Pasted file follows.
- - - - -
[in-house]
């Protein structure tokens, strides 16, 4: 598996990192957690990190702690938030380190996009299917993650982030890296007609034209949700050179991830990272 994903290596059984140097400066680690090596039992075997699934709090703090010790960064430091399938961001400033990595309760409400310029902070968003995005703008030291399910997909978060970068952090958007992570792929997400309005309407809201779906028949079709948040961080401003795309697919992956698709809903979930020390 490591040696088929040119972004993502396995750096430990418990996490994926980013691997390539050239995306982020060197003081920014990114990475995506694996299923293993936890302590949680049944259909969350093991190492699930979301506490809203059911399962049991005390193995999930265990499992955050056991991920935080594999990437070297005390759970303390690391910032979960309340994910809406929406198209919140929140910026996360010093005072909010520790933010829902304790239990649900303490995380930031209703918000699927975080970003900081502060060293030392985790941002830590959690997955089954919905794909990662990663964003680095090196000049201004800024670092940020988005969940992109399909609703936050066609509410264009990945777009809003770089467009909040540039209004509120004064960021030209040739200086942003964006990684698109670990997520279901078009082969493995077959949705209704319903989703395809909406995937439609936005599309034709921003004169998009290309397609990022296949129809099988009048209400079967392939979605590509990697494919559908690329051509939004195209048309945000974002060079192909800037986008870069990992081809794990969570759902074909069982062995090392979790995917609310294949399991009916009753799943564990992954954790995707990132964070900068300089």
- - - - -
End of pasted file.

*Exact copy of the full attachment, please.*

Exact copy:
[in-house]
């Protein structure tokens, strides 16, 4: 598996990192957690990190702690938030380190996009299917993650982030890296007609034209949700050179991830990272 994903290596059984140097400066680690090596039992075997699934709090703090010790960064430091399938961001400033990595309760409400310029902070968003995005703008030291399910997909978060970068952090958007992570792929997400309005309407809201779906028949079709948040961080401003795309697919992956698709809903979930020390 490591040696088929040119972004993502396995750096430990418990996490994926980013691997390539050239995306982020060197003081920014990114990475995506694996299923293993936890302590949680049944259909969350093991190492699930979301506490809203059911399962049991005390193995999930265990499992955050056991991920935080594999990437070297005390759970303390690391910032979960309340994910809406929406198209919140929140910026996360010093005072909010520790933010829902304790239990649900303490995380930031209703918000699927975080970003900081502060060293030392985790941002830590959690997955089954919905794909990662990663964003680095090196000049201004800024670092940020988005969940992109399909609703936050066609509410264009990945777009809003770089467009909040540039209004509120004064960021030209040739200086942003964006990684698109670990997520279901078009082969493995077959949705209704319903989703395809909406995937439609936005599309034709921003004169998009290309397609990022296949129809099988009048209400079967392939979605590509990697494919559908690329051509939004195209048309945000974002060079192909800037986008870069990992081809794990969570759902074909069982062995090392979790995917609310294949399991009916009753799943564990992954954790995707990132964070900068300089």